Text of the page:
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Airport identifies potential capital improvement projects

Theodore Roosevelt Regional Airport officials are identifying potential capital improvement projects to tackle in the future. Airport Manager Kelly Braun provided an early list of potential project areas at Tuesday's meeting of the airport's boar...

Theodore Roosevelt Regional Airport has received $9.8 million in USDOT funds for its upcoming runway expansion project, and is eligible for another $3.6 million in ND Energy Infrastructure and Impact office funds. (Brandon L. Summers / The Dickinson Press)
Theodore Roosevelt Regional Airport officials Tuesday identified several capital improvement project areas for the future, including the airport's terminal, parking lot and security. (Brandon L. Summers / The Dickinson Press)

Theodore Roosevelt Regional Airport officials are identifying potential capital improvement projects to tackle in the future.

Airport Manager Kelly Braun provided an early list of potential project areas at Tuesday's meeting of the airport's board.

"I just wanted to get everybody primed with what we're looking at," Braun said. "This will be coming back to you throughout the year in bits and pieces."

KLJ, a Dickinson-based engineering firm, is working with the airport to put together a capital improvement plan, Braun said.

"We usually have a CIP for state-funded and federal-funded projects, and we'll want to put a CIP together for stuff we need to do locally," he said.

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One area of focus is the terminal's United Airlines ticket counter.

"When United and Delta were operating here we needed that additional counter space," Braun said. "Now that Delta's pulled out, and it doesn't appear they're going to be coming back, we looked at that United counter."

This dovetails with a request from Transportation Security Administration officials for a greater baggage screening area.

A slight remodeling of the space would resolve both issues.

"The area they have is very tight," Braun said. "Get 50 bags in there and two or three people screening those bags, it's tough to move around."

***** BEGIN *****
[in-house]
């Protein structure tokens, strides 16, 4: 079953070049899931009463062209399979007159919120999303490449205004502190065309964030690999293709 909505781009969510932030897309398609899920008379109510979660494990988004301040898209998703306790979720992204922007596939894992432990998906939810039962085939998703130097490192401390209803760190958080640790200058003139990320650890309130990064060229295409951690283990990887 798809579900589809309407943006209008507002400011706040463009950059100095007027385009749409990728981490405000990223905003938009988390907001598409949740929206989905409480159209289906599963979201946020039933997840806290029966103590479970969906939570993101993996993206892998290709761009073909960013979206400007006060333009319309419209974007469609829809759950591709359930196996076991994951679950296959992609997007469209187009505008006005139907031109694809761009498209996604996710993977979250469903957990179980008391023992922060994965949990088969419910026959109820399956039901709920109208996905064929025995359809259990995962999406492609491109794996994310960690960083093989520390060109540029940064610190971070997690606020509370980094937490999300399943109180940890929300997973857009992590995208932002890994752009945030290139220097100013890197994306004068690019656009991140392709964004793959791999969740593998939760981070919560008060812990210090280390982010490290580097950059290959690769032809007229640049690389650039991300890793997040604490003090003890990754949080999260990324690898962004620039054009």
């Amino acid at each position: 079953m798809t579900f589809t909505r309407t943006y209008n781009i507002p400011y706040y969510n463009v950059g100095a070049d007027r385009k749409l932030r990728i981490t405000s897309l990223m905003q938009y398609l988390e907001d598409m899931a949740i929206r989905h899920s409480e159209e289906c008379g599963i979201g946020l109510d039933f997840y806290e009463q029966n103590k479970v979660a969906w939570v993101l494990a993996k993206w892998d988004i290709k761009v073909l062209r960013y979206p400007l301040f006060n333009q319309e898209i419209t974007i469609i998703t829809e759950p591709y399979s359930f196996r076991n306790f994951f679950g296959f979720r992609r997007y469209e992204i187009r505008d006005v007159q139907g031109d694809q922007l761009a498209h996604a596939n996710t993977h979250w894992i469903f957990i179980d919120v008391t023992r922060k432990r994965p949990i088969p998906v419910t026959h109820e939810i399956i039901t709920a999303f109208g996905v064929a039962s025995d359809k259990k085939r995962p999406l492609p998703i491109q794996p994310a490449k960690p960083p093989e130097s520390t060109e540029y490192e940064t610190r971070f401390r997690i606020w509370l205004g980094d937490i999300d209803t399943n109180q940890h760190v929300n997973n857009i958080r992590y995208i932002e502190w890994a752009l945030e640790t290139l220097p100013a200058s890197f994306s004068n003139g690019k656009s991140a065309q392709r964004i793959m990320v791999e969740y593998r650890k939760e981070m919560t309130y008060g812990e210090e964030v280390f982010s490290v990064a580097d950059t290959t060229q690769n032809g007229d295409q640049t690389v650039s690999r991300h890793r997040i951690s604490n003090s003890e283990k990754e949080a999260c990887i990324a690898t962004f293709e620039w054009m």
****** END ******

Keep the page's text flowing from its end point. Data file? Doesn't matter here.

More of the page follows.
Also a concern is a double-wide trailer, used as a passenger boarding gate, that either needs to be maintained or removed.

The trailer is in poor condition, with a weak floor of simple tile that has had to be repatched, Braun said.

Its location also impacts airport ground operations.

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"When they load and unload bags, they bring carts and stuff around that double-wide," he said. "It's really tight behind there. It hinders their ability to get bags in and out easily."

The terminal's lighting has also reached the end of its serviceable life, Braun said.

"It's really become a maintenance headache," he said. "The lights in there are high-pressure sodium lights. They don't give off great light. They consume a lot of energy."

A lighting study suggested replacing the bulbs with modern LEDs. It would cost roughly $20,000 to replace the 19 fixtures, Braun said, but would yield savings.

Facility security also needs to be improved.

"The number of hours the airport terminal is closed and locked, we really don't have any security in place," Braun said. "The sheriff's department does roving patrols when they can, but I think it would behoove us to install a closed circuit security system."

New equipment is also needed.

Braun requested a new zero-turn lawnmower, as the airport's John Deere F1145 has "seen better days." A new lawnmower would cost roughly $15,000.

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The airport's Ford Expedition, used for airport operations, is also on its last legs.

"(The truck)'s got some pretty serious issues." Braun said. "Ideally, it would be nice to get two, but at a minimum we're going to need one."

A more completed plan will be presented later, and include priorities and funding sources.

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